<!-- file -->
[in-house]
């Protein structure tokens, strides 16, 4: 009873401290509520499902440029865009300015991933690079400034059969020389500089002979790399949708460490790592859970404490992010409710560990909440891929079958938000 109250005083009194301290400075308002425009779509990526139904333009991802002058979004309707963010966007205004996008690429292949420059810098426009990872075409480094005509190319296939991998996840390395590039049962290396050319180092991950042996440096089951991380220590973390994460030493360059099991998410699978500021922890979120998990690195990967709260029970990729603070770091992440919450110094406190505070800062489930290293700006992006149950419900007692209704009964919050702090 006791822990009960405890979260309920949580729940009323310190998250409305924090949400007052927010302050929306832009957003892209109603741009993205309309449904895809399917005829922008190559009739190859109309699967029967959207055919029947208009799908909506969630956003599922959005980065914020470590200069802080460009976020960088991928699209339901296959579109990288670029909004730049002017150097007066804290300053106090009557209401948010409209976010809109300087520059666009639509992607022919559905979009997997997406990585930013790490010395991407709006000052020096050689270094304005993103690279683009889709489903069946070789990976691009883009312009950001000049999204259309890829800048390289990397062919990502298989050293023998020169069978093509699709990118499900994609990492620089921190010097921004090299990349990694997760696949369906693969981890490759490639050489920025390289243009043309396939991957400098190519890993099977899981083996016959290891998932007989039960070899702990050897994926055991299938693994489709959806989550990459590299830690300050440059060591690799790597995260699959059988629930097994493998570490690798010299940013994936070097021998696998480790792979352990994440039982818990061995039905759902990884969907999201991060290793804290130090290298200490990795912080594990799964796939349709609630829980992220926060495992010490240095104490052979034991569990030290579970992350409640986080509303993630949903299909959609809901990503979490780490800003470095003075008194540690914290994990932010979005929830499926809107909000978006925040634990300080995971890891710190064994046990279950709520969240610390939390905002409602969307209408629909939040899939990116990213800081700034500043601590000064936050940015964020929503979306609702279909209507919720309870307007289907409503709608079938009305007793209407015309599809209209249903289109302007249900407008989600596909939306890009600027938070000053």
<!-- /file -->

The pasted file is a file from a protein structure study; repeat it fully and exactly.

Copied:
[in-house]
């Protein structure tokens, strides 16, 4: 009873401290509520499902440029865009300015991933690079400034059969020389500089002979790399949708460490790592859970404490992010409710560990909440891929079958938000 109250005083009194301290400075308002425009779509990526139904333009991802002058979004309707963010966007205004996008690429292949420059810098426009990872075409480094005509190319296939991998996840390395590039049962290396050319180092991950042996440096089951991380220590973390994460030493360059099991998410699978500021922890979120998990690195990967709260029970990729603070770091992440919450110094406190505070800062489930290293700006992006149950419900007692209704009964919050702090 006791822990009960405890979260309920949580729940009323310190998250409305924090949400007052927010302050929306832009957003892209109603741009993205309309449904895809399917005829922008190559009739190859109309699967029967959207055919029947208009799908909506969630956003599922959005980065914020470590200069802080460009976020960088991928699209339901296959579109990288670029909004730049002017150097007066804290300053106090009557209401948010409209976010809109300087520059666009639509992607022919559905979009997997997406990585930013790490010395991407709006000052020096050689270094304005993103690279683009889709489903069946070789990976691009883009312009950001000049999204259309890829800048390289990397062919990502298989050293023998020169069978093509699709990118499900994609990492620089921190010097921004090299990349990694997760696949369906693969981890490759490639050489920025390289243009043309396939991957400098190519890993099977899981083996016959290891998932007989039960070899702990050897994926055991299938693994489709959806989550990459590299830690300050440059060591690799790597995260699959059988629930097994493998570490690798010299940013994936070097021998696998480790792979352990994440039982818990061995039905759902990884969907999201991060290793804290130090290298200490990795912080594990799964796939349709609630829980992220926060495992010490240095104490052979034991569990030290579970992350409640986080509303993630949903299909959609809901990503979490780490800003470095003075008194540690914290994990932010979005929830499926809107909000978006925040634990300080995971890891710190064994046990279950709520969240610390939390905002409602969307209408629909939040899939990116990213800081700034500043601590000064936050940015964020929503979306609702279909209507919720309870307007289907409503709608079938009305007793209407015309599809209209249903289109302007249900407008989600596909939306890009600027938070000053």